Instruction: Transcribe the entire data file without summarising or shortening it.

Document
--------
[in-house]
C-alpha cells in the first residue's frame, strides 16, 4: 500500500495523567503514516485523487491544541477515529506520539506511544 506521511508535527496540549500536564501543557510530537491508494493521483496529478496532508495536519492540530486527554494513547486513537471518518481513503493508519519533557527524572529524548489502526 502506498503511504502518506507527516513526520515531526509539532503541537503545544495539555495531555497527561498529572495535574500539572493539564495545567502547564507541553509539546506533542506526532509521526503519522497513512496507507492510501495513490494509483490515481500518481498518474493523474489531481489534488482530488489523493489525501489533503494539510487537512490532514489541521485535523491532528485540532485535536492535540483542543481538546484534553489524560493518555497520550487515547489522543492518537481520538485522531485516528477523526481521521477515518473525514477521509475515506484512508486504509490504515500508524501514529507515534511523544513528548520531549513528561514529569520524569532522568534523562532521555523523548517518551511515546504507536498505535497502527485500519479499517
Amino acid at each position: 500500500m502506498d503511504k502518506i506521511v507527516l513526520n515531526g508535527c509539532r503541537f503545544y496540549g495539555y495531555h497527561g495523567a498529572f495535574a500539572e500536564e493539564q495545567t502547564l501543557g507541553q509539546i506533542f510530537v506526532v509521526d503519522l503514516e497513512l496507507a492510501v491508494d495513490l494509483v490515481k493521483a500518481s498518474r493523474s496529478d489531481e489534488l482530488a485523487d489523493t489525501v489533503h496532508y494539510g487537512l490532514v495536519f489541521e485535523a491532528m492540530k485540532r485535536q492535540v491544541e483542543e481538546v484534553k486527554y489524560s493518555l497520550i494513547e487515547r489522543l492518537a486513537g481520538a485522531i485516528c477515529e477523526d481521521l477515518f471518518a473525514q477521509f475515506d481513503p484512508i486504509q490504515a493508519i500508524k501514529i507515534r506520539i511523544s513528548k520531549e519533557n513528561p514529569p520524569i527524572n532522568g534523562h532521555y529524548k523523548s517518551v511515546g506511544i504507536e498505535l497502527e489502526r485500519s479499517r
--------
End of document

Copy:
[in-house]
C-alpha cells in the first residue's frame, strides 16, 4: 500500500495523567503514516485523487491544541477515529506520539506511544 506521511508535527496540549500536564501543557510530537491508494493521483496529478496532508495536519492540530486527554494513547486513537471518518481513503493508519519533557527524572529524548489502526 502506498503511504502518506507527516513526520515531526509539532503541537503545544495539555495531555497527561498529572495535574500539572493539564495545567502547564507541553509539546506533542506526532509521526503519522497513512496507507492510501495513490494509483490515481500518481498518474493523474489531481489534488482530488489523493489525501489533503494539510487537512490532514489541521485535523491532528485540532485535536492535540483542543481538546484534553489524560493518555497520550487515547489522543492518537481520538485522531485516528477523526481521521477515518473525514477521509475515506484512508486504509490504515500508524501514529507515534511523544513528548520531549513528561514529569520524569532522568534523562532521555523523548517518551511515546504507536498505535497502527485500519479499517
Amino acid at each position: 500500500m502506498d503511504k502518506i506521511v507527516l513526520n515531526g508535527c509539532r503541537f503545544y496540549g495539555y495531555h497527561g495523567a498529572f495535574a500539572e500536564e493539564q495545567t502547564l501543557g507541553q509539546i506533542f510530537v506526532v509521526d503519522l503514516e497513512l496507507a492510501v491508494d495513490l494509483v490515481k493521483a500518481s498518474r493523474s496529478d489531481e489534488l482530488a485523487d489523493t489525501v489533503h496532508y494539510g487537512l490532514v495536519f489541521e485535523a491532528m492540530k485540532r485535536q492535540v491544541e483542543e481538546v484534553k486527554y489524560s493518555l497520550i494513547e487515547r489522543l492518537a486513537g481520538a485522531i485516528c477515529e477523526d481521521l477515518f471518518a473525514q477521509f475515506d481513503p484512508i486504509q490504515a493508519i500508524k501514529i507515534r506520539i511523544s513528548k520531549e519533557n513528561p514529569p520524569i527524572n532522568g534523562h532521555y529524548k523523548s517518551v511515546g506511544i504507536e498505535l497502527e489502526r485500519s479499517r